Solving Repeated Prisoner’s Dilemma Games For finite horizon repeated PD, use backwards induction. –In the last period, always optimal to defect –If your action in the next-to-the-last period does not affect the optimal strategy in the last period, you do better by defecting in the next to the last period –And so on…. For finite horizon repeated PD, collusion is never optimal.

Solving Repeated Prisoner’s Dilemma Games For infinite horizon repeated PD, consider different strategies. “Grim Trigger” strategy: –Cooperate as long as other player cooperates, but once he defects, defect forever. –His defection “triggers” the punishment. –“Grim” because punishment lasts forever. To check if there is a symmetric equilibrium with trigger strategies: –Make sure that cooperating is better than defecting if other player has cooperated. –Make sure that “punishment” is a credible threat, that you will actually go through with it.

Prisoner’s Dilemma

When Are Trigger Strategies are NE? Assume other player also using a trigger strategy. If neither has defected, both cooperate this period. If you follow the trigger strategy, i.e. cooperate, you get  C this period (the payoff from cooperation) and you get  C each period in the future. –An infinite stream of payments of  C can be written as 1/(1-  )*  C. If you defect, you get  D this period (the increased payoff from unilateral defection) but in all future periods you get  P (the punishment payoff level) –Total earnings thus are  D +  /(1-  )*  P. Thus following the strategy is optimal if: 1/(1-  )*  C >  D +  /(1-  )*  P.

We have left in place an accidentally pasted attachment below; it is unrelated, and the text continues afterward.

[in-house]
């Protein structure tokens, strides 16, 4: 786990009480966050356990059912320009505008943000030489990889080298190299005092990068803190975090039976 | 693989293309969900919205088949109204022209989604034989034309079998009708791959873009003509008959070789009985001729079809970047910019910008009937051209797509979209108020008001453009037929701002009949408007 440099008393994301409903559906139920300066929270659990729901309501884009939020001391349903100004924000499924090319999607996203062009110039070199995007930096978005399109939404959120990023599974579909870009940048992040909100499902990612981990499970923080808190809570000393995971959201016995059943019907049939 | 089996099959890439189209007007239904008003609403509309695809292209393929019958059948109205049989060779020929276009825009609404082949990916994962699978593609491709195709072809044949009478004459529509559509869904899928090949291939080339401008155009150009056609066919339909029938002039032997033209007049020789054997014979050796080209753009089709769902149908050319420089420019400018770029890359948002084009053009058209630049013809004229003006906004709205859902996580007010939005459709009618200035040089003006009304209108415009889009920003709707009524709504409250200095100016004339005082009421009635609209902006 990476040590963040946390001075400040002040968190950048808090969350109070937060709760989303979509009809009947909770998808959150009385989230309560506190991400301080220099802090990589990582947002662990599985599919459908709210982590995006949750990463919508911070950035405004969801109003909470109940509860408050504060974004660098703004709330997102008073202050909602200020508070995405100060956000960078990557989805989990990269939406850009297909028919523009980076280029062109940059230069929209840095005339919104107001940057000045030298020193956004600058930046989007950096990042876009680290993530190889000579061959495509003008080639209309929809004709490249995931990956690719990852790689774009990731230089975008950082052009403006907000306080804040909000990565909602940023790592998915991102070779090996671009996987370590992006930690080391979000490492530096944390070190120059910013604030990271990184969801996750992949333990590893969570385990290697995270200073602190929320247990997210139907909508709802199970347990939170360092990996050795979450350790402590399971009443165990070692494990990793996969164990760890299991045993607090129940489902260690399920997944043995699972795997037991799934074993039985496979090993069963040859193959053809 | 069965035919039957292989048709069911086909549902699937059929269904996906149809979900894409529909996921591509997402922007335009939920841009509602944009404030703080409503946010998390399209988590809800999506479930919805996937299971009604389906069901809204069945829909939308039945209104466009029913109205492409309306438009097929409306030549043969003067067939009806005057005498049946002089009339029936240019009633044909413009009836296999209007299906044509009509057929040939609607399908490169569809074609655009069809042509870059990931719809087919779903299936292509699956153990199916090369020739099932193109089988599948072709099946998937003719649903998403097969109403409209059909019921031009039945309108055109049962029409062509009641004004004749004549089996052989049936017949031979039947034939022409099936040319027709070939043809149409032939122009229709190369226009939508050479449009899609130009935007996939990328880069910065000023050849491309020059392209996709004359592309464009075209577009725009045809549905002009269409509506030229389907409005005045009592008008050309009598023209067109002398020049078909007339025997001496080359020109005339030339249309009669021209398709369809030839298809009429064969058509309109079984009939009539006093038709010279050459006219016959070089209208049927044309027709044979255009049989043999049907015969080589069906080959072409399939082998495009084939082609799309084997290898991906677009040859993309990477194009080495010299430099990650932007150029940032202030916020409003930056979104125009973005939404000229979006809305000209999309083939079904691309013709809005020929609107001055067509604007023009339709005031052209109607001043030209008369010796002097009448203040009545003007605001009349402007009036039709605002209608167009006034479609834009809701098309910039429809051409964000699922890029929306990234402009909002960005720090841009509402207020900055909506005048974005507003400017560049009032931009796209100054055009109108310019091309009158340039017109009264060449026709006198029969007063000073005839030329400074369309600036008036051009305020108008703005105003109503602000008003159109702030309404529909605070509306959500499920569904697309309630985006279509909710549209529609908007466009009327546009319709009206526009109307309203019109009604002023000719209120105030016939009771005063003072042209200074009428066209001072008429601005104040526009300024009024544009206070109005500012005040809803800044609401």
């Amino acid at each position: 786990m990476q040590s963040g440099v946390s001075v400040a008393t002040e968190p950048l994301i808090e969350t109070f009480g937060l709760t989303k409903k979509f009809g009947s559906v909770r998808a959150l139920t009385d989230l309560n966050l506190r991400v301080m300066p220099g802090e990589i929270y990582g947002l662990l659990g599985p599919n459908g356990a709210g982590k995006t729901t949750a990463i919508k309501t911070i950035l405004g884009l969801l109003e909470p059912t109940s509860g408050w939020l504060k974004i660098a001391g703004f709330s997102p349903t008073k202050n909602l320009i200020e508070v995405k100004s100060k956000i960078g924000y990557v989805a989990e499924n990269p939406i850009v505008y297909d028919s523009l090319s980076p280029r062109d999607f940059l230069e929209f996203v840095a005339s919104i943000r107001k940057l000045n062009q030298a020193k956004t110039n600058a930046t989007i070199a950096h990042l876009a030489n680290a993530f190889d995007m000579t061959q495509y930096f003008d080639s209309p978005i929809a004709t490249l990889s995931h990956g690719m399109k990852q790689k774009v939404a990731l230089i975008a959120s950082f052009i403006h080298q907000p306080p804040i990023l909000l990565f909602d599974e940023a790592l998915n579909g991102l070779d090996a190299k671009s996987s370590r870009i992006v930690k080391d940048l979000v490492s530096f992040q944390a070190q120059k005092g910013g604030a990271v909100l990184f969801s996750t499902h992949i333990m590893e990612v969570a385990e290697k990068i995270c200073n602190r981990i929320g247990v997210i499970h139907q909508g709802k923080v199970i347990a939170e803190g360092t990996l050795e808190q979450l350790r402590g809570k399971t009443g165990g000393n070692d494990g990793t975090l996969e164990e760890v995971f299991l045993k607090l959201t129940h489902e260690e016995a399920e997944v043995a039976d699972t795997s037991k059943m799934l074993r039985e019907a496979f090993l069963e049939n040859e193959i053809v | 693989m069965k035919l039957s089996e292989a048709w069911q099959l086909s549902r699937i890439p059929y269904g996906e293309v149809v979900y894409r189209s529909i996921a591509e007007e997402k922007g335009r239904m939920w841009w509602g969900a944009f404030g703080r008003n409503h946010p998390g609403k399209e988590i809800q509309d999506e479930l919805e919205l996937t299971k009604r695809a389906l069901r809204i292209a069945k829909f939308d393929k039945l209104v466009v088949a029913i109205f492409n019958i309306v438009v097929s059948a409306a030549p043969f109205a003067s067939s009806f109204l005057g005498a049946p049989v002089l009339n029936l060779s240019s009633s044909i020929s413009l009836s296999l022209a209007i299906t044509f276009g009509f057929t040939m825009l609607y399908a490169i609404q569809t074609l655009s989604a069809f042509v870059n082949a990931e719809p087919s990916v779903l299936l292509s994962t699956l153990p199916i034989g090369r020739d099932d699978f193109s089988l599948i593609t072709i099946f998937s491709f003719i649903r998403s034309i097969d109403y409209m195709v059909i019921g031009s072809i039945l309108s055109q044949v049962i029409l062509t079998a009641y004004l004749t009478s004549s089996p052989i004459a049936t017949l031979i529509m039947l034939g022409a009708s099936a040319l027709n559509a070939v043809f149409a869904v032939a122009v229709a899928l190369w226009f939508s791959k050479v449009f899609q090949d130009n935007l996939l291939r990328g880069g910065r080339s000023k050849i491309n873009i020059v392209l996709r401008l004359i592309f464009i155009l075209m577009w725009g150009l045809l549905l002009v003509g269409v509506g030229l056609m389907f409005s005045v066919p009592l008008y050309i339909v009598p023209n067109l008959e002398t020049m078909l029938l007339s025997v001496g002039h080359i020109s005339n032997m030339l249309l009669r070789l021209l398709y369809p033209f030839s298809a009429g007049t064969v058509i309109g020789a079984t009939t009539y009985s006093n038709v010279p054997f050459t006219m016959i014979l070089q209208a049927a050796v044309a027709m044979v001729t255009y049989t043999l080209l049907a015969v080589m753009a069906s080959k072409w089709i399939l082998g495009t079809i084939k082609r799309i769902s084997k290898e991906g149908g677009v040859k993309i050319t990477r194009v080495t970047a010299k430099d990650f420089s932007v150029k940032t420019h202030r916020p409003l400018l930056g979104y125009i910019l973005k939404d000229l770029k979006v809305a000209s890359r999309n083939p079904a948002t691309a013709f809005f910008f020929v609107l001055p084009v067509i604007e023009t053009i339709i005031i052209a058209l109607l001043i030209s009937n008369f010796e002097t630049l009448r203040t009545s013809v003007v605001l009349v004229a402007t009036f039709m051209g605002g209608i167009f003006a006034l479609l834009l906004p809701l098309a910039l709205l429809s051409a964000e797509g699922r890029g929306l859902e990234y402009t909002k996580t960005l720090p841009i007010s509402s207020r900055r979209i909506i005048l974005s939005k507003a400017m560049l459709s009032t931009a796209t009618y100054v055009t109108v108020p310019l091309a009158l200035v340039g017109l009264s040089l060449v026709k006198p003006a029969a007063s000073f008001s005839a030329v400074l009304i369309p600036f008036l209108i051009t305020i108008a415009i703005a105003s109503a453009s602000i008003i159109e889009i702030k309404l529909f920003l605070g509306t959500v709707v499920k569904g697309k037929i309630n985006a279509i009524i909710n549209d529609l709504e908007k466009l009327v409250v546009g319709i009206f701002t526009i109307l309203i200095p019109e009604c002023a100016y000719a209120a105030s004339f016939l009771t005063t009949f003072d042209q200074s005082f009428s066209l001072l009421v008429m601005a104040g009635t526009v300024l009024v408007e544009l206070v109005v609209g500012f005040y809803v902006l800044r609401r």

When Are Trigger Strategies are NE, con’t? The condition 1/(1-  )*  C >  D +  /(1-  )*  P can be rewritten as:  > (  D -  C ) / (  D -  P ) So the discount factor, , must be sufficiently large for collusion to be sustainable. How do we interpret this? –A high discount factor means that payoffs in the future are relatively important. –You are willing to forsake immediate, but transitory gains from defection for higher payoffs in the future.

When Are Trigger Strategies are NE, con’t? Is punishment a credible threat? Once again, assume other player also using a trigger strategy. If either has defected, both will punish this period. If you follow the trigger strategy, i.e. punish, you get  P this period and you get  P each period in the future. If you don’t punish, you will get a lower payoff, since defecting is a best response to other players playing defecting. Therefore the punishment is a credible threat.